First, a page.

As part of its annual Women of Worth program, L’Oreal Paris Canada is recognizing 10 extraordinary women who are working to implement both global and domestic change. These women have devoted their time and resources to finding innovative programs and solutions to the myriad issues plaguing communities.
To thank and honour these women, a $10,000 grant will be presented to each honouree towards her charity on International Women's Day on March 8.
Until March 4, Canadians can vote for the 2021 National Honouree, who will receive an additional $10,000 grant towards her non-profit charity. This public voting outcome will be a core factor in the judging panel's selection of the 2021 National Honouree.
"Each year, we are humbled by these selfless women whose contributions unequivocally improve the lives of others and brighten our future," said Ali Fakih, general ganager, L'Oréal Paris Canada in a press statement. "These women are beacons of hope for generations to come; their innovations to create impactful change and the spirit in which they work, perfectly embodies what L'Oréal Paris has always stood for. These passionate individuals are most certainly women of worth."
L'Oréal Paris has donated over half a million dollars across 50 organizations in Canada. These organizations include those that address the prevention and treatment of child sexual abuse, food insecurity, support of marginalized communities and underserved youth, environmental sustainability, the development of platforms for BIPOC communities, and more.
The 2021 L'Oréal Paris Women of Worth Canadian Honourees are:
Elise Konadu Ahenkorah, #shemeets in Calgary, AB is dedicated to helping the next generation of female BIPOC entrepreneurs and innovators by providing networks, training, mentorship, and resources for professional growth.
Simryn Atwal, Bridge the Gap Mental Health Association in Surrey, BC offers mental health educational programs to marginalized groups and makes resources and peer-to-peer support more accessible.
Cindy Blakely, New Circles Community Services in Toronto, ON is an agency that provides essential support, including clothing, training, and settlement to newcomer and low-income Canadian families.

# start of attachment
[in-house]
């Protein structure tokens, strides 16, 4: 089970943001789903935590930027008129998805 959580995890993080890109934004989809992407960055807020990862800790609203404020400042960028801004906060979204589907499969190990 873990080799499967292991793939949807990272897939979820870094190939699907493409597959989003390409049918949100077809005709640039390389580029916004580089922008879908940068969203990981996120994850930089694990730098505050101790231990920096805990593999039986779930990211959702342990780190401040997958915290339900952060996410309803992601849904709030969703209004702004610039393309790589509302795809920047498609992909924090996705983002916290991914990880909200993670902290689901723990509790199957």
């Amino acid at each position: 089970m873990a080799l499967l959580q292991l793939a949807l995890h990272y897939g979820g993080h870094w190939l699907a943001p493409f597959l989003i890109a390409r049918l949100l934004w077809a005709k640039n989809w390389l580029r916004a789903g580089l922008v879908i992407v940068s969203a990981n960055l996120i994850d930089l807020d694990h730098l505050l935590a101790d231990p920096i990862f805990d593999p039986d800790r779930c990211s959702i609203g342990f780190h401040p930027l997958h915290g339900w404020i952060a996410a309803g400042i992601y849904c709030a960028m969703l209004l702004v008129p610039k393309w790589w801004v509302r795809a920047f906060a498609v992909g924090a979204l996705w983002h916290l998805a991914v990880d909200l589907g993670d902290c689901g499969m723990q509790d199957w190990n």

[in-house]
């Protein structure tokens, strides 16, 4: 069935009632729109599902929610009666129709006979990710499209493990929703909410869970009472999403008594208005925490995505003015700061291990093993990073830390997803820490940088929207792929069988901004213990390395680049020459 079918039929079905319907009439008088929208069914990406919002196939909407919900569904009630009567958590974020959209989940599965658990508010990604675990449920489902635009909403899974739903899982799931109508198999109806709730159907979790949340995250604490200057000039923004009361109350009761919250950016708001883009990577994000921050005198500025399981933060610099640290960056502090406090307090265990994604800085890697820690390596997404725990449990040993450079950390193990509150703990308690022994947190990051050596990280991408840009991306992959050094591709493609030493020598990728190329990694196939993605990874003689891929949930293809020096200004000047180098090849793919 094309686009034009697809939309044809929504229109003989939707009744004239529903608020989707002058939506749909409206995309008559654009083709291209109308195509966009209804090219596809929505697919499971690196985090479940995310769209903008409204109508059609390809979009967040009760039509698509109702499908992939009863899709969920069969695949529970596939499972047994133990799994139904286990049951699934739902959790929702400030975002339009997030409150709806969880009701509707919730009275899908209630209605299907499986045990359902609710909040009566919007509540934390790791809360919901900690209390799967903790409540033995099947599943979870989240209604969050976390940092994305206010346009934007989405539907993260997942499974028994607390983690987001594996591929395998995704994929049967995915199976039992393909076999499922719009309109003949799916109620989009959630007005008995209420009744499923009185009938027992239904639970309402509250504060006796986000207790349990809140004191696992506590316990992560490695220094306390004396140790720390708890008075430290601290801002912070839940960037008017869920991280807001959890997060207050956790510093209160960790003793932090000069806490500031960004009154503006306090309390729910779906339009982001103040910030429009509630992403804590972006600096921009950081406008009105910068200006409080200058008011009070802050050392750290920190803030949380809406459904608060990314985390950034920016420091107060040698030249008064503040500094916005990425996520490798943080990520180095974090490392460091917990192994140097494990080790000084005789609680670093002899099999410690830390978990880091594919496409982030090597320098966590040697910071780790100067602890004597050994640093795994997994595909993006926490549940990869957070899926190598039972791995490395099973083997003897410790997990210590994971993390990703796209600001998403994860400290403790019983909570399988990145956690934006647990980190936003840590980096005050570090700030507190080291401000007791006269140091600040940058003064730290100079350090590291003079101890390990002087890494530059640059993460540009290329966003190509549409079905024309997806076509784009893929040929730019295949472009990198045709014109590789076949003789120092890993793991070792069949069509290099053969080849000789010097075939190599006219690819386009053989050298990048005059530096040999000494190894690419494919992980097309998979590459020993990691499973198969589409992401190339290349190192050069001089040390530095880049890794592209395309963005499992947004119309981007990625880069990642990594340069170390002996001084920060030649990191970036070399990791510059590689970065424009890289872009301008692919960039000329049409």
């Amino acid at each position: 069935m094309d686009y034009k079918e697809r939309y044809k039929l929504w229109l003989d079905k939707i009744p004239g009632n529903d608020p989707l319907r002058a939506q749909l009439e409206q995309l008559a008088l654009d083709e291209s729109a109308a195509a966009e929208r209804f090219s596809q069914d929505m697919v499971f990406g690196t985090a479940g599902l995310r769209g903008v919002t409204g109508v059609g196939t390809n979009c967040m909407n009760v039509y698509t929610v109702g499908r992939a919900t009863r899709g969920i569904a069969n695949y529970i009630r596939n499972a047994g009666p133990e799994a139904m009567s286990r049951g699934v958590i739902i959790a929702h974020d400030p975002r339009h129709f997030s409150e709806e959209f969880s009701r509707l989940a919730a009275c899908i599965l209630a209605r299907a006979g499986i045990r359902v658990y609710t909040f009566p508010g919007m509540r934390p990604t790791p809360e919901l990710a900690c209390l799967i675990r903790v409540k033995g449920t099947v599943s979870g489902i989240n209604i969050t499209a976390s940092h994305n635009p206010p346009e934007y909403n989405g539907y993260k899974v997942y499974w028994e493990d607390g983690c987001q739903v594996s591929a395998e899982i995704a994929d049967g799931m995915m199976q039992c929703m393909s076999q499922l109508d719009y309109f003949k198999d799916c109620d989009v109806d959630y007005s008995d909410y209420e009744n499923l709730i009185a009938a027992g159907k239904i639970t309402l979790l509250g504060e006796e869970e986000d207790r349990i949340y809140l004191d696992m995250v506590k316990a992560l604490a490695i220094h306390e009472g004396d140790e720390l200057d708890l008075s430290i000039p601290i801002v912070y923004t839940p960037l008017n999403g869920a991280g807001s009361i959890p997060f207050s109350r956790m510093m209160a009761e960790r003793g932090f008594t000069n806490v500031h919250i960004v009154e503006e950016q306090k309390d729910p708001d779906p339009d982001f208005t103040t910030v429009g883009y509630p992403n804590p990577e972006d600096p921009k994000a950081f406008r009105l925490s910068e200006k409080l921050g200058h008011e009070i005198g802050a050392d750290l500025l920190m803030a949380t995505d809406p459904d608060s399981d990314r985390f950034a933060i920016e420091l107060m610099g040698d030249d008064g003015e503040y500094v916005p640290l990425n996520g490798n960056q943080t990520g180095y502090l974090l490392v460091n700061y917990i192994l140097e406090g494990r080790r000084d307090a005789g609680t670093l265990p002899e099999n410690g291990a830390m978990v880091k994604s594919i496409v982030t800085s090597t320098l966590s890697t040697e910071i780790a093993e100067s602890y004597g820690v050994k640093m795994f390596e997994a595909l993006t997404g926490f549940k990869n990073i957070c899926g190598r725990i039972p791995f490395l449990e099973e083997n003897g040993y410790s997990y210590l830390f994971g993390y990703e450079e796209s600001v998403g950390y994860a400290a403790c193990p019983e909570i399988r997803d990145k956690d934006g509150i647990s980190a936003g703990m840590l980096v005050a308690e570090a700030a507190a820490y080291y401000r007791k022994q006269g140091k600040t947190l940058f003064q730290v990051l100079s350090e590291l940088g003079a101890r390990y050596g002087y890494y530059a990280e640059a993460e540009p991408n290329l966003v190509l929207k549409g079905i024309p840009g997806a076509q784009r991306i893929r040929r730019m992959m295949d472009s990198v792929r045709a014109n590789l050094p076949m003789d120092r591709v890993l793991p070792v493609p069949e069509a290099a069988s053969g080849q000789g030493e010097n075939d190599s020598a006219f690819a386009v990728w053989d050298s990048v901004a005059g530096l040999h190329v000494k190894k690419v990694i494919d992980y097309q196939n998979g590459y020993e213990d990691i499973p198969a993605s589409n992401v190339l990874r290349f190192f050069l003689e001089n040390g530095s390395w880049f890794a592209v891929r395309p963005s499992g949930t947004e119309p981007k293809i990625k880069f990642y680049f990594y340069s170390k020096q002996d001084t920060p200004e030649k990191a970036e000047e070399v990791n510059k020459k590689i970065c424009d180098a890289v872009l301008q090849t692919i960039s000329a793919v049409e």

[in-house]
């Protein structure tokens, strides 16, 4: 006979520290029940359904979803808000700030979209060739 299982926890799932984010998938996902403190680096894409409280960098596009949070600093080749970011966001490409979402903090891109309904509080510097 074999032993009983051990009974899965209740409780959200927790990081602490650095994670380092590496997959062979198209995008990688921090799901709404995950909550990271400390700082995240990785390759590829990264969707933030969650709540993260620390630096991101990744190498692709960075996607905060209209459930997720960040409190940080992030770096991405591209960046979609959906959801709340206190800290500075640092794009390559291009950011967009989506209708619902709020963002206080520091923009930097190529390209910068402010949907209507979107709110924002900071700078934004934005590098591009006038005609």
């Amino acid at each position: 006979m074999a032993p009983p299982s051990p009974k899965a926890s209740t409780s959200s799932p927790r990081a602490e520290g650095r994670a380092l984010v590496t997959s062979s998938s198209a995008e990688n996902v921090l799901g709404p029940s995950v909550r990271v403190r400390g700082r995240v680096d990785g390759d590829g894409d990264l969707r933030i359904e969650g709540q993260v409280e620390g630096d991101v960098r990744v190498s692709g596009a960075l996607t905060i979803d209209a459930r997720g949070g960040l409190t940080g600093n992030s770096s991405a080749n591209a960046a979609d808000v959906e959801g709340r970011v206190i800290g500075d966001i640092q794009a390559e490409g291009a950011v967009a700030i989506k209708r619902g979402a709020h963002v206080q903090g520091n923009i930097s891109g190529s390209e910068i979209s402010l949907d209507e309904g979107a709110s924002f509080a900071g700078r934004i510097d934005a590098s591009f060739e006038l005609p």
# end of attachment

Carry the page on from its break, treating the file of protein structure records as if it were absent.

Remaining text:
Boma Brown, Support Network for Indigenous Women & Women of Colour (SNIWWOC) in Victoria, BC, and Toronto, ON, addresses barriers to access reproductive healthcare for Black, Indigenous, and other racialized women.
Rhonelle Bruder, Project iRISE in Toronto, ON, is a survivor-led organization that offers innovative skills and leadership development programs for at-risk youth and survivors of human trafficking and gender-based violence.
Dr. Marie Josée Dubois, Les Enfants GIOIA in Estrie, QC, provides children, adolescents, and young adults suffering from rare and incurable diseases, along with their families, the opportunity to experience joy through learning, play, wellness, and companionship.
Evelyn Fox, Communities for Zero Violence (CZV) in Toronto, ON, is an advocacy and awareness non-profit agency that works to eradicate gun violence while supporting victims and survivors.
Meseret Haileyesus, Canadian Centre of Women's Empowerment (CCFWE) in Ottawa, ON, is a national organization that tackles financial and economic abuse among women and survivors of domestic violence through education, advocacy, and policy change.
Bita Malekian, Water Movement in Calgary, AB, bridges the connection between Indigenous water treatment operators and experts nationwide by providing a collaborative and accessible online platform where they can connect, share ideas, and access educational videos.
Aditi Sivakumar, My Empowerment Platform in Ottawa, ON, is a website that provides tools and information about gender-based violence and resources for at-risk women and children facing violence during the pandemic. Some of Aditi's initiatives with her organization include My Empowerment Packs, which are wellness kits and resource booklets for women facing violence and youth facing homelessness.